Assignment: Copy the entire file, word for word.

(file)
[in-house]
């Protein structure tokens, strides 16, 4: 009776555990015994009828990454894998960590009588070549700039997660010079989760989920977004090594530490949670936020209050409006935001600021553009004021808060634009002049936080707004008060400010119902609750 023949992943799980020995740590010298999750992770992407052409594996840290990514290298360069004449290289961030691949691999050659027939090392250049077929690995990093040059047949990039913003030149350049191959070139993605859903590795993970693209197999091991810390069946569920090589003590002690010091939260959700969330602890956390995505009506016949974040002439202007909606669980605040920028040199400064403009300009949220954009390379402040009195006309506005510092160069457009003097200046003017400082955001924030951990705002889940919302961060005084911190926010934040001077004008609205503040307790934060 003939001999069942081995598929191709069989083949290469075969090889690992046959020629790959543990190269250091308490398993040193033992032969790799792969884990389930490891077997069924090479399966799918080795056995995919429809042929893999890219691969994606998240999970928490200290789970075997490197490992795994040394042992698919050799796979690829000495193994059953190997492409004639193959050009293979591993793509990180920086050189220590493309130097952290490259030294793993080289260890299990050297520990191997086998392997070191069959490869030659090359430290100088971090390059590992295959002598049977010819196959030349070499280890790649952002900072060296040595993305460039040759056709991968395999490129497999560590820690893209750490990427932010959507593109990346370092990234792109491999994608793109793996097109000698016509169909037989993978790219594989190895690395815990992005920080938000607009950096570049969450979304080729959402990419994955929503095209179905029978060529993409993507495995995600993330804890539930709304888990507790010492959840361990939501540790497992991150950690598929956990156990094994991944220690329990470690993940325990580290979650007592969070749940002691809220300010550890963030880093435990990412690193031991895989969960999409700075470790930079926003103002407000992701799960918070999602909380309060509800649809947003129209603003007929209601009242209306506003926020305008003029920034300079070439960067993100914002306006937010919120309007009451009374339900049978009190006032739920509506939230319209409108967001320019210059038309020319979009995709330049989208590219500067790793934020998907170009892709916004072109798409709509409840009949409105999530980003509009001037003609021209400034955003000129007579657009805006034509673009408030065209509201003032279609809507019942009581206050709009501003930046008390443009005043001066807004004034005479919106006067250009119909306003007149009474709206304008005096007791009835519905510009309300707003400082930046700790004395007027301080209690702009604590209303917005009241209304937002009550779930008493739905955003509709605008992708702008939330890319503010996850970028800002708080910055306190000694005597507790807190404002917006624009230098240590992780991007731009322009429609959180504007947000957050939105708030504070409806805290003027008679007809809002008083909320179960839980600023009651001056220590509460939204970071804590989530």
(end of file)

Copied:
[in-house]
């Protein structure tokens, strides 16, 4: 009776555990015994009828990454894998960590009588070549700039997660010079989760989920977004090594530490949670936020209050409006935001600021553009004021808060634009002049936080707004008060400010119902609750 023949992943799980020995740590010298999750992770992407052409594996840290990514290298360069004449290289961030691949691999050659027939090392250049077929690995990093040059047949990039913003030149350049191959070139993605859903590795993970693209197999091991810390069946569920090589003590002690010091939260959700969330602890956390995505009506016949974040002439202007909606669980605040920028040199400064403009300009949220954009390379402040009195006309506005510092160069457009003097200046003017400082955001924030951990705002889940919302961060005084911190926010934040001077004008609205503040307790934060 003939001999069942081995598929191709069989083949290469075969090889690992046959020629790959543990190269250091308490398993040193033992032969790799792969884990389930490891077997069924090479399966799918080795056995995919429809042929893999890219691969994606998240999970928490200290789970075997490197490992795994040394042992698919050799796979690829000495193994059953190997492409004639193959050009293979591993793509990180920086050189220590493309130097952290490259030294793993080289260890299990050297520990191997086998392997070191069959490869030659090359430290100088971090390059590992295959002598049977010819196959030349070499280890790649952002900072060296040595993305460039040759056709991968395999490129497999560590820690893209750490990427932010959507593109990346370092990234792109491999994608793109793996097109000698016509169909037989993978790219594989190895690395815990992005920080938000607009950096570049969450979304080729959402990419994955929503095209179905029978060529993409993507495995995600993330804890539930709304888990507790010492959840361990939501540790497992991150950690598929956990156990094994991944220690329990470690993940325990580290979650007592969070749940002691809220300010550890963030880093435990990412690193031991895989969960999409700075470790930079926003103002407000992701799960918070999602909380309060509800649809947003129209603003007929209601009242209306506003926020305008003029920034300079070439960067993100914002306006937010919120309007009451009374339900049978009190006032739920509506939230319209409108967001320019210059038309020319979009995709330049989208590219500067790793934020998907170009892709916004072109798409709509409840009949409105999530980003509009001037003609021209400034955003000129007579657009805006034509673009408030065209509201003032279609809507019942009581206050709009501003930046008390443009005043001066807004004034005479919106006067250009119909306003007149009474709206304008005096007791009835519905510009309300707003400082930046700790004395007027301080209690702009604590209303917005009241209304937002009550779930008493739905955003509709605008992708702008939330890319503010996850970028800002708080910055306190000694005597507790807190404002917006624009230098240590992780991007731009322009429609959180504007947000957050939105708030504070409806805290003027008679007809809002008083909320179960839980600023009651001056220590509460939204970071804590989530």